Dental Practice Financial Services Insights
Three trends in the dental practice market include the increased activity of private equity firms, changing business models, and making investments. Complete details for each trend have been outlined below.
- PE firms are supporting consolidation in the dental practice industry by continuously buying dental practices one after the other.
- As per reports and expert opinion, the industry is yet to see even more private investment.
- This trend is booming because this industry does not absorb the impact of economic changes. Furthermore, PE firms also supply small-practice owners "with the liquidity they need to optimize their practices."
- An example of a recent PE firm acquiring a dental practice is the 2017 acquisition of Jefferson Dental by Brentwood Associates.
- "The significant expected returns and the high valuations from recent DSO deals" are expected to continue to favor PE investment into the dental practice industry.
- Dental Service Organizations (DSOs) are on the rise and many newcomers to the dentistry practice market have been favoring DSOs as opposed to their own businesses because of a few reasons.
- As per Modern Dental Network, solo dentistry practices are disappearing at a rate of 7% per year. The American Dental Association (ADA) also reported that 7.4% of dentists are currently participating in DSOs.
- 16.3% of new dentists, between the ages of 21 and 34, are part of DSOs as opposed to the 7.4% overall figure.
- If things keep going like this, DSOs can claim as much as 30% of dentists by 2021, as predicted by a report.
- DSOs are favorable as compared to self-owned business in terms of "managing costs, decreasing expenses, enhancing access, negotiating with third parties and vendors, securing and retaining associates, providing strong benefit packages for staff and providing dentists with a solid exit strategy. There’s no generational divide on the appeal of DSOs, with both millennial and boomer dentists finding them attractive."
- Additionally, joining a DSO gives new graduates the opportunity to focus on clinical practice rather than worrying about running a business. Apart from that, it allows them to have a more predictable income minus the additional financial obligations.
- Owing to the huge amount of investment required to start a dental practice, which can be as high as $1 million in some cases, debt-burdened dental school graduates naturally favor DSOs as opposed to starting a dental practice. As opposed to new graduates, boomers prefer DSOs "because they can work reduced schedules without the headaches of running a business as they transition towards retirement."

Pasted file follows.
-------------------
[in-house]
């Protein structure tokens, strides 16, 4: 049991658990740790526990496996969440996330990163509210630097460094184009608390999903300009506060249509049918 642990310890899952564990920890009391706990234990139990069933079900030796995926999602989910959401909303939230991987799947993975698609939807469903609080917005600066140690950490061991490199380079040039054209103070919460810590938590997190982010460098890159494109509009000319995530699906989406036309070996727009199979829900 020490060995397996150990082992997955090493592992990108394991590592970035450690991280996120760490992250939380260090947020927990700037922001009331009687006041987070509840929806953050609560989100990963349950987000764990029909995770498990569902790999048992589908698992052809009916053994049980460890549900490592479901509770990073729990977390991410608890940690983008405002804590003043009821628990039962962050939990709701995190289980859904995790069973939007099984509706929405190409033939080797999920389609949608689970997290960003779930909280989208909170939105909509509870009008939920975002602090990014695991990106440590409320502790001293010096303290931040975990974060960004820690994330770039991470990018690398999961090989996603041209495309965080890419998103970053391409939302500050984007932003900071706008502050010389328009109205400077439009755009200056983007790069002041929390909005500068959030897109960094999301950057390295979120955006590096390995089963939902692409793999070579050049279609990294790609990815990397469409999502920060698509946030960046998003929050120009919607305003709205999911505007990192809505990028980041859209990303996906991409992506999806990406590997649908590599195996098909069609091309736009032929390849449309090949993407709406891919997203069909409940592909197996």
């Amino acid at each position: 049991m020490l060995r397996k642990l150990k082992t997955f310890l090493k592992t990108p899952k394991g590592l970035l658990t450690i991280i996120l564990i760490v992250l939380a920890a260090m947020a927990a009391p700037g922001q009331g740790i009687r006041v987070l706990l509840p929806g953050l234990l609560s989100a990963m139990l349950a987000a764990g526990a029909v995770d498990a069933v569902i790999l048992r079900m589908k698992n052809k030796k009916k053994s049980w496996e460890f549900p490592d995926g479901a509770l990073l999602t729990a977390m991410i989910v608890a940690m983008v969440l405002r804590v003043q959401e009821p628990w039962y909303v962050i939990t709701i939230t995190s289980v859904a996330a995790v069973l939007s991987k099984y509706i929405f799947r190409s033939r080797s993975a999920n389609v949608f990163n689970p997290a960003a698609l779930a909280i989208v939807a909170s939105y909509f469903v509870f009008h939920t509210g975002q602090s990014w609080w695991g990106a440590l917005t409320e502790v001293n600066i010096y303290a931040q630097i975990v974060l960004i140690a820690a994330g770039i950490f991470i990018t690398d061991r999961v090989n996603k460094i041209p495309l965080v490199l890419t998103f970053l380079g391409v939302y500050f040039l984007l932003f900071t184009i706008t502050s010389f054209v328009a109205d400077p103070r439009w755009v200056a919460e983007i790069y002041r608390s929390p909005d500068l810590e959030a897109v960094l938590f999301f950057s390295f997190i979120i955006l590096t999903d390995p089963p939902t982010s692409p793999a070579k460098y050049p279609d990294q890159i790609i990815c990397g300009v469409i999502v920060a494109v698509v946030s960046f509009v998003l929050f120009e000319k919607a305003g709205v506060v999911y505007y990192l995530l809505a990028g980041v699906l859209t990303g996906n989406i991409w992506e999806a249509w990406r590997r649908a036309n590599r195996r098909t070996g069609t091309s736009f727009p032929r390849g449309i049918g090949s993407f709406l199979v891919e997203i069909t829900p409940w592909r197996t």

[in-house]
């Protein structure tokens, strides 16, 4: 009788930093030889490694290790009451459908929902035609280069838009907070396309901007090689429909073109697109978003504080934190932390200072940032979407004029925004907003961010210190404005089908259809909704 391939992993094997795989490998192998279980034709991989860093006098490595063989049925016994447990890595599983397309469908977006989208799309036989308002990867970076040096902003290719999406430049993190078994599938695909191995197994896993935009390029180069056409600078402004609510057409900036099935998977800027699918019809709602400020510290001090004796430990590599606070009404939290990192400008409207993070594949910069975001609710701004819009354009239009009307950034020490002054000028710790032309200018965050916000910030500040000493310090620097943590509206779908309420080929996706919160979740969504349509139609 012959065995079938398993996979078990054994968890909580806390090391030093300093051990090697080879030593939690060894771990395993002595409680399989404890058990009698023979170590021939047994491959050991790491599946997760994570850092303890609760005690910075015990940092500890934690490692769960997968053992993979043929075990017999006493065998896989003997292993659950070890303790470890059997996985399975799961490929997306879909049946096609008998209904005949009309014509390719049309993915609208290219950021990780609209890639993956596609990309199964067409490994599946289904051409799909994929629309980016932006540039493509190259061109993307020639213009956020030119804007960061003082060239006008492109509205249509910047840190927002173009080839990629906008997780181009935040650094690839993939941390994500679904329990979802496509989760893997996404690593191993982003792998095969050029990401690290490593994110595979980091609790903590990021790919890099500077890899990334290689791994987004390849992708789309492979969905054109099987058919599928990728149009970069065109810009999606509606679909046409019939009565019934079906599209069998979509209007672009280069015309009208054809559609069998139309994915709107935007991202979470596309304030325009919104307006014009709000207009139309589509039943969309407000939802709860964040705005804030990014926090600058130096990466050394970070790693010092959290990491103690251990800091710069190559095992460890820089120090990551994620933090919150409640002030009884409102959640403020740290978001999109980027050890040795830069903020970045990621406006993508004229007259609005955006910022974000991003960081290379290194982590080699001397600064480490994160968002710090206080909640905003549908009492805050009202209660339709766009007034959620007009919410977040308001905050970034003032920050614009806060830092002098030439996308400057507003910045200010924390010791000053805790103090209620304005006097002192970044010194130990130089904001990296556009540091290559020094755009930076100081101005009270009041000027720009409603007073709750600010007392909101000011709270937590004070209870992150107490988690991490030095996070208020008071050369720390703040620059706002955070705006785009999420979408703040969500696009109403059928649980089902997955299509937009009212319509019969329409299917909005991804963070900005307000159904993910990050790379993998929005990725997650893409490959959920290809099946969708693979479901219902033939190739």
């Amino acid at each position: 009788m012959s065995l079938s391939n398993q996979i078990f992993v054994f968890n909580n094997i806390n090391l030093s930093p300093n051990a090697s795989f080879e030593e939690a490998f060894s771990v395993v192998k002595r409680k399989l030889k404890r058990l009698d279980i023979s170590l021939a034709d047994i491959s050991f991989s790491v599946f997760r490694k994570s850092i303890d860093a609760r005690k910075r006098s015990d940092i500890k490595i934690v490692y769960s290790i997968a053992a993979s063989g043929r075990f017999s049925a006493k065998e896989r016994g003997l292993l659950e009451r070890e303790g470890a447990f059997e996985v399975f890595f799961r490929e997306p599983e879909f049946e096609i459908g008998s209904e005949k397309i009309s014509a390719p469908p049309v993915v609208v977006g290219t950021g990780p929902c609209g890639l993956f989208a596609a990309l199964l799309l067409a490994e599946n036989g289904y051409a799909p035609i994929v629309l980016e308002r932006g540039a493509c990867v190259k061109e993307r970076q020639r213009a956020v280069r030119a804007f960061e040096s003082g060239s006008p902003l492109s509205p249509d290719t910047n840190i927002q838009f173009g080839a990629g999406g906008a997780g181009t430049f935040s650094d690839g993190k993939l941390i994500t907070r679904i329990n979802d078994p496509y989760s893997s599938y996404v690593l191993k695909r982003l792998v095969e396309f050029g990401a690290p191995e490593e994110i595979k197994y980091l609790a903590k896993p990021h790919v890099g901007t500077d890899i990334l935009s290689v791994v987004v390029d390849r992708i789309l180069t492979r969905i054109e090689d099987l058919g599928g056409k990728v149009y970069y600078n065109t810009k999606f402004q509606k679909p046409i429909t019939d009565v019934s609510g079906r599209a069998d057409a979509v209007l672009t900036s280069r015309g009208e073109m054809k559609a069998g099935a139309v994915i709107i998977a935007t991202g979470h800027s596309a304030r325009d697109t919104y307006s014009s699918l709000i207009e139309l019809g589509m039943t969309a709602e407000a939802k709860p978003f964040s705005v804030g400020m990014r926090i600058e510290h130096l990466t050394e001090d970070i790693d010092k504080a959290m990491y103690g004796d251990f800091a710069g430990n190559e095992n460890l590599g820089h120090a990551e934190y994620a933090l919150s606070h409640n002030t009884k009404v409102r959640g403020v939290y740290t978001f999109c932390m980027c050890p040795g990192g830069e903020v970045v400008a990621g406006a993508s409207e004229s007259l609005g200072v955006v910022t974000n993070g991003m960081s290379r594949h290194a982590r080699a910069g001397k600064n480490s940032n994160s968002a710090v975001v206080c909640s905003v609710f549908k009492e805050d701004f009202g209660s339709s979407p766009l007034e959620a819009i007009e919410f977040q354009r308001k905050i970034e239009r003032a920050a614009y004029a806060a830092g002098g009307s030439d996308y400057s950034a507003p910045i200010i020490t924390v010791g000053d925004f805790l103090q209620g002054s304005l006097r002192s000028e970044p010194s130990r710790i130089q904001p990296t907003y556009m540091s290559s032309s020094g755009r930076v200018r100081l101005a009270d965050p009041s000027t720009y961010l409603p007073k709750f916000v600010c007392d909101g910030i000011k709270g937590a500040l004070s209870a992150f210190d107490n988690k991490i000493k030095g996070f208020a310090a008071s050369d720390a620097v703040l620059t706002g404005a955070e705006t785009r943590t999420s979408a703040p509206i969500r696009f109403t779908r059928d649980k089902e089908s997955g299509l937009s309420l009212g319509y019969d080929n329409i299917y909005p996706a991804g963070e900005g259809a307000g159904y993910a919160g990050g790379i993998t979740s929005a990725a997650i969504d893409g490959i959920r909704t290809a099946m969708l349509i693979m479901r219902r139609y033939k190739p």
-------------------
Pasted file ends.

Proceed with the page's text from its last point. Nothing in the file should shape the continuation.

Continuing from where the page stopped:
Making an Investment
- When dentists are about to make an investment, whether it be for a new offering or an equipment upgrade for an existing offering, they consider going through "a wide variety of sources [including] clinical research, peer-reviewed journals, the recommendations of key opinion leaders, and more."
- Jim Wiggett, interim CEO of The Dentists Supply Company, articulates the goal of such behavior to be looking for the best value. He says, "Value is the balance between the quality/authenticity of the product and its price. For highly disposable products, dentists may be driven more by price, but anything that is going into a patient's mouth or has a clinical application requires more of a quality standard."
- Dental publications and colleague influence ranked the most influential factors when it comes to researching new equipment.
- Connections with colleagues are many times formed through professional associations. "Approximately 80% of dentists surveyed said they are members of at least one professional association, and of those respondents, 54% consider their professional associations to be an important resource when making product purchasing decisions. In addition, 38% of the dentists surveyed said they were members of study clubs, and 74% of those consider the study clubs to be an important resource when making purchasing decisions."
- 75% of survey respondents also voted for research, stating that research is also very important when switching to a new product.
- As many as 53% of dentists invest more than 10% of their annual budget on new technology. In terms of new technology, 65% of dentists have digital sensors, 39% have lasers, 28% have intraoral scanning, 17% have cone-beam computed tomography (CBCT)/3D imaging, 15% have in-office milling, and 4% have 3D printing.
We have identified trends in the dental practice market, specifically relating to financial services, e.g. acquisitions, franchising, and streamlining elements like business operations, team members, and new equipment. We have focused on the dental practice market in the United States. Trends have been identified by going through several credible industry sources and keeping an eye out for things that appear across multiple publications. Trends have also been based on industry surveys and statistics.